Photos: Eddie McRae
Eddie McRae’s Moken 12.5 fishing kayak sitting up on some rocks by the shoreline.

Shoal bass fishing from a kayak is a challenge that has to be met with a balance of skill and the right equipment setup. Eddie McRae is a Feelfree Kayaks, Manley Rods and YakGear pro staffer, as well as many other brands. He targets big shoal bass from his both his Moken 12.5 and Lure 13.5 and has rigged his boats to be the perfect river cruisers. If you fish moving water, stand and fish a lot or just want to rig your boat like McRae’s check out his expert tips below. 

Location: I am primarily a river-fisherman.  I travel all over the southeast fishing various river tournaments throughout the year, but my home rivers are the Flint and the Chattachoochee in Georgia.  Most of the water I fish is shoal water with medium to fast current, so my boats have to be rigged to handle well in moving water.

A woman stands in shallow water beside a Moken 12.5 fishing kayak.

Rod Holders: I had not found anything on the market that suited my specific wants and needs, so I made my crate/rodholder assembly.  The rodholders are actually 1 ¼”, 45 degree pvc electrical conduit bell-end elbows. I specifically chose these because they position my rods so that they are angled back instead of standing straight up.

A sideview image of a Moken 12.5 fishing kayak in front of a wide waterfall.

This is a concern, especially when fishing in current because it’s very likely to have your rods get tangled in overhanging tree limbs from time to time, and the back angle helps them to slide free rather than bend and break. I have my crate/rodholder assembly with camera mount pole installed in the rear storage bay behind the seat.  It provides easy access without interfering with casting clearance. 

Rigging: I have my crate/rodholder assembly with camera mount pole installed in the rear storage bay behind the seat.  It provides easy access without interfering with casting clearance.  I religiously use my anchor trolley system, most times with a drag chain instead of an actual anchor.

A closeup picture of fishing rod holders behind the seat of a Moken 12.5 fishing kayak.

Using multiple lengths of drag chain allows me to either anchor or slow drift, simply by adding or removing lengths. The drag chain doesn’t have a tendency to get hung up like most kayak anchors do.  I also sometimes use a stake-out pole, but only in slower water, and only in windy conditions.  Because most of the water I fish is shallow, shoal-type water, I don’t really have a need for a fishfinder.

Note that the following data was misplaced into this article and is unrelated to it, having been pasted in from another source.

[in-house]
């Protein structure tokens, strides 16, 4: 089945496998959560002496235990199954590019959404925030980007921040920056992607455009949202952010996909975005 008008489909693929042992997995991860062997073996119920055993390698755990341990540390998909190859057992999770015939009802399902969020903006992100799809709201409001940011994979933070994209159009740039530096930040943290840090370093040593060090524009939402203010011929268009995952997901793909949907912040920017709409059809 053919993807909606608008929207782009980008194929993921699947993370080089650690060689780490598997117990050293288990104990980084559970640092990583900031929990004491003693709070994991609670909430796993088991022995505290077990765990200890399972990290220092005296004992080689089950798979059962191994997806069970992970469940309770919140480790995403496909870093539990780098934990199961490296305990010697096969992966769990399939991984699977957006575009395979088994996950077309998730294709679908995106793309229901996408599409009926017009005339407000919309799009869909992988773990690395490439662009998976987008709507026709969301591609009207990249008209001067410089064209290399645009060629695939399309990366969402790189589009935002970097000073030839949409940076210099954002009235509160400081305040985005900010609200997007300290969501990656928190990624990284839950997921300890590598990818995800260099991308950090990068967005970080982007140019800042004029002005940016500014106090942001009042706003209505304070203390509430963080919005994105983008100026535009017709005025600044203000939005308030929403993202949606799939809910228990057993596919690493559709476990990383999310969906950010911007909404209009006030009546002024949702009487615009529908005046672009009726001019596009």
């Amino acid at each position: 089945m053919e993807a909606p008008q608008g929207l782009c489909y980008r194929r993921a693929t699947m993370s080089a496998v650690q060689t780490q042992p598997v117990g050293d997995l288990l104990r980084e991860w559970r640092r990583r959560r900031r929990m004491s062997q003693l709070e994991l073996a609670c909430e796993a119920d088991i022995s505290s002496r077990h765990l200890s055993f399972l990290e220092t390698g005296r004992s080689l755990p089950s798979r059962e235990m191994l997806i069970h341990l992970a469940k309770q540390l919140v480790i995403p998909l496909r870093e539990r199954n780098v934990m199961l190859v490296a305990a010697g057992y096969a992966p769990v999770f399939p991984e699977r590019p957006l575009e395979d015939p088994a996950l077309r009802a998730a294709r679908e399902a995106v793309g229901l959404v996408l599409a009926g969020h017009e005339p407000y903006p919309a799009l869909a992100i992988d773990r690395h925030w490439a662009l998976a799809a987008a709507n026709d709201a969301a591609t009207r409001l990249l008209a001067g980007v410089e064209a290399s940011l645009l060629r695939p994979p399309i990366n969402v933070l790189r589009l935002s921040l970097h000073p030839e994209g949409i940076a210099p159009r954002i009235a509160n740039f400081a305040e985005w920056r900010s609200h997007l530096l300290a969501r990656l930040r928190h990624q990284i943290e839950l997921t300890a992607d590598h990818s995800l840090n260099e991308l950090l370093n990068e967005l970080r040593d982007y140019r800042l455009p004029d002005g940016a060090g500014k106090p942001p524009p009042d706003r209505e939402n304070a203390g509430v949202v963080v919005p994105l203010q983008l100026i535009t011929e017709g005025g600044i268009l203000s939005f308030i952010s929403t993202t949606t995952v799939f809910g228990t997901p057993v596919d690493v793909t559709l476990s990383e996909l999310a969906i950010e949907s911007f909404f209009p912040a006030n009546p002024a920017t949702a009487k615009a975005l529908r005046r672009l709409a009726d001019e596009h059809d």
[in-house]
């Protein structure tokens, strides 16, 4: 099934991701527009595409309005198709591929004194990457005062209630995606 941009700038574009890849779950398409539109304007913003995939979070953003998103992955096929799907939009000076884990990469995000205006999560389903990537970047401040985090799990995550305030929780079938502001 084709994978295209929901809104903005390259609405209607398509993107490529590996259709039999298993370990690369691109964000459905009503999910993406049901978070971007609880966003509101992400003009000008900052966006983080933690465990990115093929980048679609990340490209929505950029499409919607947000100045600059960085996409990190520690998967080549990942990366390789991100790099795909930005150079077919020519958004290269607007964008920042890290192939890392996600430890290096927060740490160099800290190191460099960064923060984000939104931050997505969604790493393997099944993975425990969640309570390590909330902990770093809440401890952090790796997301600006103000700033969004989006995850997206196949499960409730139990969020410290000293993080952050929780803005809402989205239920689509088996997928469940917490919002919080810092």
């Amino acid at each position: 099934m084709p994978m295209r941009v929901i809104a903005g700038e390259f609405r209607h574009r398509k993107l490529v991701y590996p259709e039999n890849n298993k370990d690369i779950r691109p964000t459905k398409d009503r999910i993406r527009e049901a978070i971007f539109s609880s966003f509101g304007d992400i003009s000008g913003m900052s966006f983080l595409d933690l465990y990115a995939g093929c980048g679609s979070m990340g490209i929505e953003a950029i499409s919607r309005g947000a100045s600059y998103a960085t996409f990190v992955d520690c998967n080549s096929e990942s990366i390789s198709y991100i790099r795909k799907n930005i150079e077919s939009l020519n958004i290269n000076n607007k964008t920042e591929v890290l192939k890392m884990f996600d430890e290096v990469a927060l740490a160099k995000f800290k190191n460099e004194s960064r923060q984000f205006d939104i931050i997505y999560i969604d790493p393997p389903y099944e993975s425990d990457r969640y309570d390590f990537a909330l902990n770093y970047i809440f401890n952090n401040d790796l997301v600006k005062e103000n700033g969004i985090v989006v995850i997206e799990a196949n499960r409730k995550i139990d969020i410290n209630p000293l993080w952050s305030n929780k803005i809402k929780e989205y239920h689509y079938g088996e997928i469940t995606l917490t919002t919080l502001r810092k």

I also fabricated stand-up bars for both my Moken 12.5 and my Lure 13.5.  I spend the majority of my time in the water, wade-fishing……but when I’m fishing from the kayak, I prefer to be standing.  The stand-up bar provides a stabilizing grab point, and also doubles as a paddleholder, keeping my paddle within easy reach.

A picture of Eddie McRae holding a shoal bass in front of his Moken 12.5 fishing kayak.

Camera Set Up: I primarily shoot most of my pictures using iPhone/Optrix case setups. They are waterproof, diveproof, virtually indestructible, and have interchangeable lenses which make them very versatile.  I use my current activated iPhone 5s, and I also use my old iPhone 4s as a dedicated camera only.

Both are kept in the Optrix cases at all times when out on the water.  I normally have one mounted behind me on the crate camera pole.  And I keep one mounted directly in front of me on the top of my console using an Optrix/Ram pivoting mount. I’ve also recently started using UltraProX cameras for shooting video and time lapse.  They are great, affordable action cameras, very comparable to the other action cams on the market such as GoPro, Garmin, etc. They are mounted using Railblaza mounts from YakGear.

An wide-angle picture of the stern of a Moken 12.5 fishing kayak that is rigged with fishing rod holders.

Paddle: I currently use the Feelfree Camo Series Angler paddle. The water that I normally fish is not mild by any means, so I need a very strong, yet lightweight paddle that can withstand extreme use without the worry of breakage.

Seat: I removed the seats from both my Moken 12.5 and my Lure 13.5 and now use a K2 Summit 20 cooler as my seat.  The reason for this is purely practical, and since I spend the majority of my time either standing in the kayak or wading in the water, comfort is not really an issue for me. I spend 12-15 hours at a time in the water, so when I’m in the kayak, I need my cooler within easy reach at all times.

Eddie McRae measures another Chattahoochee River shoal bass.

I made a seat cushion for it that installs with snaps for easy removal if necessary. Also, I have extra rodholders mounted on each side of the cooler that provide a place to hold my net as well as a place to quickly hold a rod while unhooking a fish.  When I’m paddling in extreme conditions or rougher water, I simply sit on the floor of the kayak and use the cooler as my backrest.

PFD: I use the Extrasport Osprey Camo mesh vest. I chose this vest because it’s lightweight and comfortable and also doubles as a great vest to use for duckhunting.  It has multiple pockets which make it very convenient for wade-fishing……great storage for extra baits, terminal tackle, or anything else that I might need quick access to.

A side view of Eddie McRae paddling his fully-loaded Moken 12.5 fishing kayak.

Want another Rig My Ride article from the pros of kayak fishing? Check out Raf Vargas’ Windy Weather Warrior. 

 

 

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